Tuesday, January 22, 2008

Myth Alert! A Popular (and Incorrect) Anti-CCM Argument

Myth: (A) The CCLI posts the top 25 most popular Praise and Worship songs. (B) The CCLI top 25 most popular songs are always worthless songs. (C) Therefore, they are the top 25 songs that are performed during services in church.

Fact: This argument uses non sequitur logic [A+B ≠ C]. This kind of point proves ignorance about how CCLI information is reported and gathered. As a person who has dealt with CCLI, I will present many of the mitigating circumnstances that make this assersion invalid:

1. CCLI gathers the Top 25 list using the following method. On their website they say, "For each survey period, we calculate which songs are the top 25 songs reported as being reproduced in that survey, for the Church Copyright License. The Top 25 Songs lists are updated after each royalty payout, paid on February 15 and August 15 every year." That means that it does not take into account churches who do not use CCLI or do not properly report to CCLI (which is more than you might think).

2. CCLI payouts include all non-worship oriented uses of the contemporary music including things like youth events, commercials, slide-show presentations, etc. Just because something is reported to CCLI does not mean that it was used in a worship service.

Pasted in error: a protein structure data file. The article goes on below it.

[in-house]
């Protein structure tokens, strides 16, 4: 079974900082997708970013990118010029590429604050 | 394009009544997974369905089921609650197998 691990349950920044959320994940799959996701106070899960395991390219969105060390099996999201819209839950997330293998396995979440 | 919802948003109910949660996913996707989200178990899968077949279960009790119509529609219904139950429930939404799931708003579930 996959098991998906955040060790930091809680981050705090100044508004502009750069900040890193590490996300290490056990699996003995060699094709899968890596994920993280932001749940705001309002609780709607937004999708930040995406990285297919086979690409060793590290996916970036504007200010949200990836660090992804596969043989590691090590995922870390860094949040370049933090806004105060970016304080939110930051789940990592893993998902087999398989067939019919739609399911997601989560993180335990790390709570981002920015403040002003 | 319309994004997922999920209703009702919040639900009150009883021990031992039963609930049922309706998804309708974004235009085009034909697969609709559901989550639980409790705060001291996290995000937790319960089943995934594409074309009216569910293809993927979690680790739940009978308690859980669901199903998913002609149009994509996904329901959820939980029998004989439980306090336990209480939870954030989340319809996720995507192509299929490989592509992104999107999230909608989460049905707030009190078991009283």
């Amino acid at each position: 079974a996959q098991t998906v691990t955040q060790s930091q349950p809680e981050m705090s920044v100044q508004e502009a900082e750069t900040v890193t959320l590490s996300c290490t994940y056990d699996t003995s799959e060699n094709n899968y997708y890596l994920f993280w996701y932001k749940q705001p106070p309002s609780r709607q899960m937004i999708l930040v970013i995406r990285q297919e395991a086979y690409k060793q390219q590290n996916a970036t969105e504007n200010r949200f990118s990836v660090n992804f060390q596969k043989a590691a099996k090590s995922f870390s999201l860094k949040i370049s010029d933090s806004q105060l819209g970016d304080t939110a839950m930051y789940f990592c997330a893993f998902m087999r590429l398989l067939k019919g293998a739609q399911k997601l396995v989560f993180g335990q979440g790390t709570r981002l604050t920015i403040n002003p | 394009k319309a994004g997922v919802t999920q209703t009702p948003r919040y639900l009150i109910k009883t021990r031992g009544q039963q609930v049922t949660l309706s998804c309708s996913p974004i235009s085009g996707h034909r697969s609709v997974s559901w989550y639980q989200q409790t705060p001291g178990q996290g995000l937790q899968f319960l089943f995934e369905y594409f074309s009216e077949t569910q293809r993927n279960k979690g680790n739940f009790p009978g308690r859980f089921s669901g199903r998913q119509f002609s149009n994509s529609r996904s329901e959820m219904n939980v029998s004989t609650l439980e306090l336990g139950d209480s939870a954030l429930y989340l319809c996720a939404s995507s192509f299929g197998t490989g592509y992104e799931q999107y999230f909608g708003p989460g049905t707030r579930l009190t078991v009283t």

3. You do not have to report to CCLI if you have direct permission from the copyright holder through another provider. This means that if you perform an original piece written by a congregation member who grants permission, it will not be posted to CCLI. It means that if you have permission to perform the song from the artist, you do not have to post to CCLI. It means that if you do an original arrangement of a song in public domain, you do not have to post to CCLI. It means that if you report through your hymnal software (like the LSB Service Builder) you do not have to report to CCLI. With many CCM churches, that can reduce the CCLI requirement to less than half of the songs in any given service. At the very least, it points out that hymnal songs and all public domain pieces are not represented by the Top 25 (which is why Amazing Grace is never on the Top 25 even though almost everyone in the United States can hum the tune from memory.)

4. The Top 25 is based on number of reproductions and payouts, not per-capata usage. It is most popular by dollars and incidents of use not percentage of users or popularity of song.

5. There is no doctrinal test to get CCLI membership. A large percentage of the CCLI membership is made up of Oneness Pentacostals (who aren't even trinitarian) and other various heretical sects. These heterodox organizations skew the numbers in favor of their belief systems and artificially inflate the popularity of bad songs.

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